Original Research: Social Responsibility and Education

Spatial orientation and cognitive load as factors influencing learning amongst blind learners in the Life Sciences

Mbulaheni O. Maguvhe, Msongelwa J. Gumede, William J. Fraser, Henoch Schoeman
Suid-Afrikaanse Tydskrif vir Natuurwetenskap en Tegnologie | Vol 31, No 1 | a384 | DOI: https://doi.org/10.4102/satnt.v31i1.384 | © 2012 Mbulaheni O. Maguvhe, Msongelwa J. Gumede, William J. Fraser, Henoch Schoeman | This work is licensed under CC Attribution 4.0
Submitted: 12 September 2012 | Published: 28 November 2012

About the author(s)

Mbulaheni O. Maguvhe, South African National Council for the Blind, Pretoria, South Africa
Msongelwa J. Gumede, Department of Higher Education, Pretoria, South Africa
William J. Fraser, University of Pretoria, South Africa
Henoch Schoeman, Christian Blind Mission (CBM), Tygervalley, South Africa


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Abstract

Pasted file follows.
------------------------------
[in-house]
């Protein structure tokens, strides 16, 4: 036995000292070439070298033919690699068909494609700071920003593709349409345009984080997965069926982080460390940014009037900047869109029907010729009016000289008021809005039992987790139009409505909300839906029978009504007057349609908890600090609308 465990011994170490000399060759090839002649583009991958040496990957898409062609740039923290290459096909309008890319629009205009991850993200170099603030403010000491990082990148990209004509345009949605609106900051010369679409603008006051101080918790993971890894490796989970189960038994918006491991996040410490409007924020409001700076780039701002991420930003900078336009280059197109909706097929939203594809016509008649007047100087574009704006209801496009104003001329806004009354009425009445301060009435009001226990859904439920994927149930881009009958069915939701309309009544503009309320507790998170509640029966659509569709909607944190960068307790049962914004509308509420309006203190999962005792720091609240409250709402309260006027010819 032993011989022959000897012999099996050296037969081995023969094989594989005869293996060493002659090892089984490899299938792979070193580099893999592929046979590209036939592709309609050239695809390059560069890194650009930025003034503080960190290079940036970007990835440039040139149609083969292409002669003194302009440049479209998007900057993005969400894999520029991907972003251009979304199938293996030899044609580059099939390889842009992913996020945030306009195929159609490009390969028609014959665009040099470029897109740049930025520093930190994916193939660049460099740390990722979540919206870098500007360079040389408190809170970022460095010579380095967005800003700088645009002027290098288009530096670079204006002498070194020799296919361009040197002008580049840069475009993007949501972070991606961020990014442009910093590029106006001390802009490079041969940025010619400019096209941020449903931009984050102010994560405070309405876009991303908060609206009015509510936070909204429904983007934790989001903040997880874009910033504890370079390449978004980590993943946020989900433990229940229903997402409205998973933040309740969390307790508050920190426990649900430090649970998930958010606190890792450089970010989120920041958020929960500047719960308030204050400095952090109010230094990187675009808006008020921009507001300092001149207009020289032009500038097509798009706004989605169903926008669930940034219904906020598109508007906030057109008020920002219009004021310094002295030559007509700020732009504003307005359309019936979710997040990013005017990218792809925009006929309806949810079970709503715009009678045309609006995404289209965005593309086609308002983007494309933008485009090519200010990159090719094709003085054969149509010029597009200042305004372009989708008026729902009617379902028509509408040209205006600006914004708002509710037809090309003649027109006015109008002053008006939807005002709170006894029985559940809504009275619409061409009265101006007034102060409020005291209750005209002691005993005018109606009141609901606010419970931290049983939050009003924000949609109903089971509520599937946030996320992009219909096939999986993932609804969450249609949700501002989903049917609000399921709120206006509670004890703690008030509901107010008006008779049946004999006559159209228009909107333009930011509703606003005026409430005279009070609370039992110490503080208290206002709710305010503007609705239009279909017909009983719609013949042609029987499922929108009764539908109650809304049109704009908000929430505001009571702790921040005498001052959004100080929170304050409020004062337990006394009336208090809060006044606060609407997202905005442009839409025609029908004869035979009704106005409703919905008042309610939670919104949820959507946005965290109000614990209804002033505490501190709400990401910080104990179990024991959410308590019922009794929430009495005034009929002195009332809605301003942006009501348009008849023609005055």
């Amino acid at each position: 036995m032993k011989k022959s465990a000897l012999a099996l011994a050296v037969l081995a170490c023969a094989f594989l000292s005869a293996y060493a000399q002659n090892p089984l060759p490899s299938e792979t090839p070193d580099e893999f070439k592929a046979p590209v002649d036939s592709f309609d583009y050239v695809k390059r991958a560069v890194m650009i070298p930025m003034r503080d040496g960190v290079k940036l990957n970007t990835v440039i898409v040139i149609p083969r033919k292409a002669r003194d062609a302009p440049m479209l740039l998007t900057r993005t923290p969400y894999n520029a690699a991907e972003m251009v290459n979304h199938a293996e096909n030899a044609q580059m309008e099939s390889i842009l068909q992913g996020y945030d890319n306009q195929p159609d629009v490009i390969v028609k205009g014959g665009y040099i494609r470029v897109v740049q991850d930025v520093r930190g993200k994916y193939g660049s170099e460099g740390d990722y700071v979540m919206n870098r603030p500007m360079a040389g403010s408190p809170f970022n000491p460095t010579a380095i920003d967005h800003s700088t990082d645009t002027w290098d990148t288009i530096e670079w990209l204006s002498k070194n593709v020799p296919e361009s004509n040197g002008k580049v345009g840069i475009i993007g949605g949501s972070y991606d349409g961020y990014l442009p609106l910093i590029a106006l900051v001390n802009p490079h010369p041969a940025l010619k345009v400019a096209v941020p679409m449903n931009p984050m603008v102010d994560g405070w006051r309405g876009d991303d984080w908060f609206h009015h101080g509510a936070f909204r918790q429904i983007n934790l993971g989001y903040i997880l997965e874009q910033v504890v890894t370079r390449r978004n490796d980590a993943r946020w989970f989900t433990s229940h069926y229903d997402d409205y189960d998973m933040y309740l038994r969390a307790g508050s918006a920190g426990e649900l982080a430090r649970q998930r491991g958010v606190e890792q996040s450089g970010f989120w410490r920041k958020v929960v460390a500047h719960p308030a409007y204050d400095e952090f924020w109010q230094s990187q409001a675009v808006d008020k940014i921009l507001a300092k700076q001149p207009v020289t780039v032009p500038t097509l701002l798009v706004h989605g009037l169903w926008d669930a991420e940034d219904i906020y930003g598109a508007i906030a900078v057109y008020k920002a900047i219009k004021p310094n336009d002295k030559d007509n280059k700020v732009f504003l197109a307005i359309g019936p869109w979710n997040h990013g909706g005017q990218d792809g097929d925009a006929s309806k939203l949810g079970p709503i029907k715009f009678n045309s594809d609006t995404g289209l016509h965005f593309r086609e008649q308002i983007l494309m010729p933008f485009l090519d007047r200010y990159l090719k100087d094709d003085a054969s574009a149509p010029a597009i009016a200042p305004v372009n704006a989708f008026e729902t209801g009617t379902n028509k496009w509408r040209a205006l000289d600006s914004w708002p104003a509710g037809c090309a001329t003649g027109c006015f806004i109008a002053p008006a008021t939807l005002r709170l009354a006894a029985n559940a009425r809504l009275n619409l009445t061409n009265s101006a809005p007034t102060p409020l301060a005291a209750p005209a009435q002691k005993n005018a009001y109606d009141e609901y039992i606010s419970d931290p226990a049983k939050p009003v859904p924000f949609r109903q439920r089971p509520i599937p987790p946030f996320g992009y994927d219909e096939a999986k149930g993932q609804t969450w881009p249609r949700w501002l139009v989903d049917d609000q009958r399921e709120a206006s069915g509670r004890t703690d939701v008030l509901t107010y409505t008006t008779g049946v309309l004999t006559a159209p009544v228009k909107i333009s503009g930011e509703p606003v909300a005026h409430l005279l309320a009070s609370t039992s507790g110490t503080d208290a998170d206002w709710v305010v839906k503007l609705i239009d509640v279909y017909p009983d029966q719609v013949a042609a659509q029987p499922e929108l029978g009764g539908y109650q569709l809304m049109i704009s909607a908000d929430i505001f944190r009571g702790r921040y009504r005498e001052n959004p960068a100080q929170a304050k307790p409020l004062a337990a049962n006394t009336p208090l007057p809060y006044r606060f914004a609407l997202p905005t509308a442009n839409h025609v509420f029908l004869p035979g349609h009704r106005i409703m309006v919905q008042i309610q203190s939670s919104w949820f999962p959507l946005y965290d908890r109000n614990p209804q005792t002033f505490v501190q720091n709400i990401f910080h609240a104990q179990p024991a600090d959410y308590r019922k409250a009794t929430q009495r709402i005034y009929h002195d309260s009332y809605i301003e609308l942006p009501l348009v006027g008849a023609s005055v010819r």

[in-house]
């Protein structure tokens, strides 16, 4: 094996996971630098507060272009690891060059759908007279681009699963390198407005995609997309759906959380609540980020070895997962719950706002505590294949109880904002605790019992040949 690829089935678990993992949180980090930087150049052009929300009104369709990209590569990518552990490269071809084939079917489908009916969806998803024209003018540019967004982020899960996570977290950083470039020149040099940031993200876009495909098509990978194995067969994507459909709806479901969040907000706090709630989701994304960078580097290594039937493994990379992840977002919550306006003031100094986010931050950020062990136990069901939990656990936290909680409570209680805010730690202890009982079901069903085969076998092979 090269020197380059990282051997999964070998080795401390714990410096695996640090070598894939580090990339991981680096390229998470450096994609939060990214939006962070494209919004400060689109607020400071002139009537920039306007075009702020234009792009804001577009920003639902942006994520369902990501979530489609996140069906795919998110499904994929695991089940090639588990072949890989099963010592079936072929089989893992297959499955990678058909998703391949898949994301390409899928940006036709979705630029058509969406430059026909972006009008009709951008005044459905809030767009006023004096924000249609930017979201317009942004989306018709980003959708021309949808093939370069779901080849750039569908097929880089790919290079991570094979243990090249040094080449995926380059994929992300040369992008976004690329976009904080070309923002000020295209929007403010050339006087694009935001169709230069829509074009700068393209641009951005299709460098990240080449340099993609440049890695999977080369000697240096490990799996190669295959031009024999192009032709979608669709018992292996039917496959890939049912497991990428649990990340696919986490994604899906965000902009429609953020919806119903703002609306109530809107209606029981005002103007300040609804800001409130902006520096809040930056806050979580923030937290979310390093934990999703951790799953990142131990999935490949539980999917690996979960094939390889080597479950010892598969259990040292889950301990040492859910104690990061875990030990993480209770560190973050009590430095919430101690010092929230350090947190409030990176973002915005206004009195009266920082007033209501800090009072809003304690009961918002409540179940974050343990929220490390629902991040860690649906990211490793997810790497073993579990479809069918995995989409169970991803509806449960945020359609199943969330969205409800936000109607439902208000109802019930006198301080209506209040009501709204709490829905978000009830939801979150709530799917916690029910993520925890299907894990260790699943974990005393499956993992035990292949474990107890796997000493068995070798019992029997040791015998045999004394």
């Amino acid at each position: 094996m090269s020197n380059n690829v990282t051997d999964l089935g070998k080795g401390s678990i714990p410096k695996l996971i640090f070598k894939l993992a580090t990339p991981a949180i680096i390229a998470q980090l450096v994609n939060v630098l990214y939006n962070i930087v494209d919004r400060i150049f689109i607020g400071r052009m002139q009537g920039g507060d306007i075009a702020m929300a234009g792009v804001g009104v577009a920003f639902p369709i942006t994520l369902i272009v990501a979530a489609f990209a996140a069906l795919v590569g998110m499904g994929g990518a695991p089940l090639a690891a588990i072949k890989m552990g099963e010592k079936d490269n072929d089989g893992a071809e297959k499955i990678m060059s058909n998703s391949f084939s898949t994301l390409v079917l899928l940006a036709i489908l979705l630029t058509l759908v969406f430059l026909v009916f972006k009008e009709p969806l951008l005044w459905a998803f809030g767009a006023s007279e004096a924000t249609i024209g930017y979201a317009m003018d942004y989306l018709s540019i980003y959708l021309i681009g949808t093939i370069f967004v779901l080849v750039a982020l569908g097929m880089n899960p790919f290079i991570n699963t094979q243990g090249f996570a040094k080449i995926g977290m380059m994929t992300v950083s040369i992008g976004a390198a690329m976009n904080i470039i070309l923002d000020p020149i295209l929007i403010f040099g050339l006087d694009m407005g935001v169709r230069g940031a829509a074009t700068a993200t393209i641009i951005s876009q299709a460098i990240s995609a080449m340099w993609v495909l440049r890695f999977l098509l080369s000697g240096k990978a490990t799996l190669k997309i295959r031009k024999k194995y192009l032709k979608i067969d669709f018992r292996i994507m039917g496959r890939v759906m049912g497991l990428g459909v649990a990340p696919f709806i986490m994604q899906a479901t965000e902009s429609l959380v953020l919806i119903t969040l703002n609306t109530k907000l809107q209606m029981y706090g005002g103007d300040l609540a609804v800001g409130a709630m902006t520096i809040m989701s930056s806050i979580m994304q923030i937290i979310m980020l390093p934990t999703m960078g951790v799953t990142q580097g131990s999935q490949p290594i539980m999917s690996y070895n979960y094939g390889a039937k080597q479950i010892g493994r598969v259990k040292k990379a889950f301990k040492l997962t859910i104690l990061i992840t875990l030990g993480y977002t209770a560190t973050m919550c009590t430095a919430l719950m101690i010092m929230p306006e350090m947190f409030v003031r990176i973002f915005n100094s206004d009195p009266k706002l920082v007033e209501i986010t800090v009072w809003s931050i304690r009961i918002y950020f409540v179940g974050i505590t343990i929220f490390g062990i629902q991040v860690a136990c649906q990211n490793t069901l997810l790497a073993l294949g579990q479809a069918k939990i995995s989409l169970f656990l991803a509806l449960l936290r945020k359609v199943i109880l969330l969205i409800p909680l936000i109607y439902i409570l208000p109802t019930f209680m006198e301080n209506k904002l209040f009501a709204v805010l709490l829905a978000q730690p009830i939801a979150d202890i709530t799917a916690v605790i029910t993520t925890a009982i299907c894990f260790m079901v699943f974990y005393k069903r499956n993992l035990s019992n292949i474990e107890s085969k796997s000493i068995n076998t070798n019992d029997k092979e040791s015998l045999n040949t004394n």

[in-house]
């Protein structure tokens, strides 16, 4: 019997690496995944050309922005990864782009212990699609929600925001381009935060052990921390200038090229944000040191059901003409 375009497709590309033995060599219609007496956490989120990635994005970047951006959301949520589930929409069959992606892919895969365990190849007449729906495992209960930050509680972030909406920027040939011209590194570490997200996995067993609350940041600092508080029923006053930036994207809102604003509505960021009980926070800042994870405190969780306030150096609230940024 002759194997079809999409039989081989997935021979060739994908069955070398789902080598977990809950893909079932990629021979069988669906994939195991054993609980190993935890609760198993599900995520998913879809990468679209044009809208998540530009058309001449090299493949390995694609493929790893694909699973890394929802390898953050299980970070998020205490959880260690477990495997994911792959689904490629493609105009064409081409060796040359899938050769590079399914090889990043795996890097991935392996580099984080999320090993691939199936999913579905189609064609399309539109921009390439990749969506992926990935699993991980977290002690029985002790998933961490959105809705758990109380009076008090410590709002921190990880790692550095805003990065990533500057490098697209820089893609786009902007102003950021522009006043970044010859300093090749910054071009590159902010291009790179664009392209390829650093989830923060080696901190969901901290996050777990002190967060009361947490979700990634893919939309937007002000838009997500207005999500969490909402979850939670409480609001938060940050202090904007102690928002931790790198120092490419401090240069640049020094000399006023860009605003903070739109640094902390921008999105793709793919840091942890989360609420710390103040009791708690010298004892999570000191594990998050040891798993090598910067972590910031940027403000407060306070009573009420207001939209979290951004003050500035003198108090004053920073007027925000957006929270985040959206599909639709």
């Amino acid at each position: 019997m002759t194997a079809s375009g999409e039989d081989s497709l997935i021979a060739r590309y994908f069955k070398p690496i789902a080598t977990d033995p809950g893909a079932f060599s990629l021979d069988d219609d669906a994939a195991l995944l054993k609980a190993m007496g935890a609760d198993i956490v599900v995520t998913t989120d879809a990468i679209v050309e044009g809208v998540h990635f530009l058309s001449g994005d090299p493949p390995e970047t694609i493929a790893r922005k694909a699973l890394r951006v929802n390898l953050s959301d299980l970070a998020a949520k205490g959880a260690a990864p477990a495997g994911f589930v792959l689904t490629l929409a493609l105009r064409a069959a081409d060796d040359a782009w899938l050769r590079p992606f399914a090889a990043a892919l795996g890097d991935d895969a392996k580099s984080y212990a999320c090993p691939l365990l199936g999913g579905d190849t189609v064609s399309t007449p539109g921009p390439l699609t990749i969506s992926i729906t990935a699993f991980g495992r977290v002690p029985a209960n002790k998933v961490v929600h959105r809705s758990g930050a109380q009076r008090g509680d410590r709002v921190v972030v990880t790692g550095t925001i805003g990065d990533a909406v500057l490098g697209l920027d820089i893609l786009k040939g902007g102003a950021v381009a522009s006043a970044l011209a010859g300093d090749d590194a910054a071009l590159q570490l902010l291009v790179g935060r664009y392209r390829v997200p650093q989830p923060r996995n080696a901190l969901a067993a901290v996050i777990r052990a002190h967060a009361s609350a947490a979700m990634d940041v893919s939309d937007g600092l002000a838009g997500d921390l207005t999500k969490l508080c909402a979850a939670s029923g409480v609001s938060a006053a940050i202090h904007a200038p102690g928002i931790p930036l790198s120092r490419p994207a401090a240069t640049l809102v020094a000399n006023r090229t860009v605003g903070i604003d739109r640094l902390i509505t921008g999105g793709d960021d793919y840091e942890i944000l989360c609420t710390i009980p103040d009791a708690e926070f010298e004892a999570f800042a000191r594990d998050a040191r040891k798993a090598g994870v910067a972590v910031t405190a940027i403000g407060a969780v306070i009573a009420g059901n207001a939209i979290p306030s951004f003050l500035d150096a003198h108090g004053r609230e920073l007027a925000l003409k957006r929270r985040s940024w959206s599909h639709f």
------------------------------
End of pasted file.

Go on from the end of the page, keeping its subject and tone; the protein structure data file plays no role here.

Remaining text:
Little research is done in South Africa on factors influencing cognitive load during teaching and learning. It challenges our social accountability towards learners with special education needs as the principles of equity and equality are not always achieved in this field of specialisation. This article reports on a secondary analysis conducted on the results of two recent investigations by Maguvhe (2005) and Gumede (2010) that focused on the teaching of Life Sciences to blind and visually impaired learners. The purpose of the secondary analysis was to determine from the original results how the principles of cognitive load, modality and spatial orientation are accounted for when Life Sciences is taught to blind and visually impaired learners. The secondary analysis confirmed that blind learners very seldom participate in investigations, experiments and activities, and when they do, such interactions remain basic, elementary and confirmatory. Because teaching occurs mainly by means of narratives, the possibilities remain high that cognitive load might decrease the auditory functions in the absence of other visual and tactile stimuli. Tactile stimulation depends heavily on factors such as specialised resources, well-trained teachers, Braille trainers, readers and writers, and a sound understanding of a holistic methodology that can optimise the tactile senses of blind and visually impaired learners.

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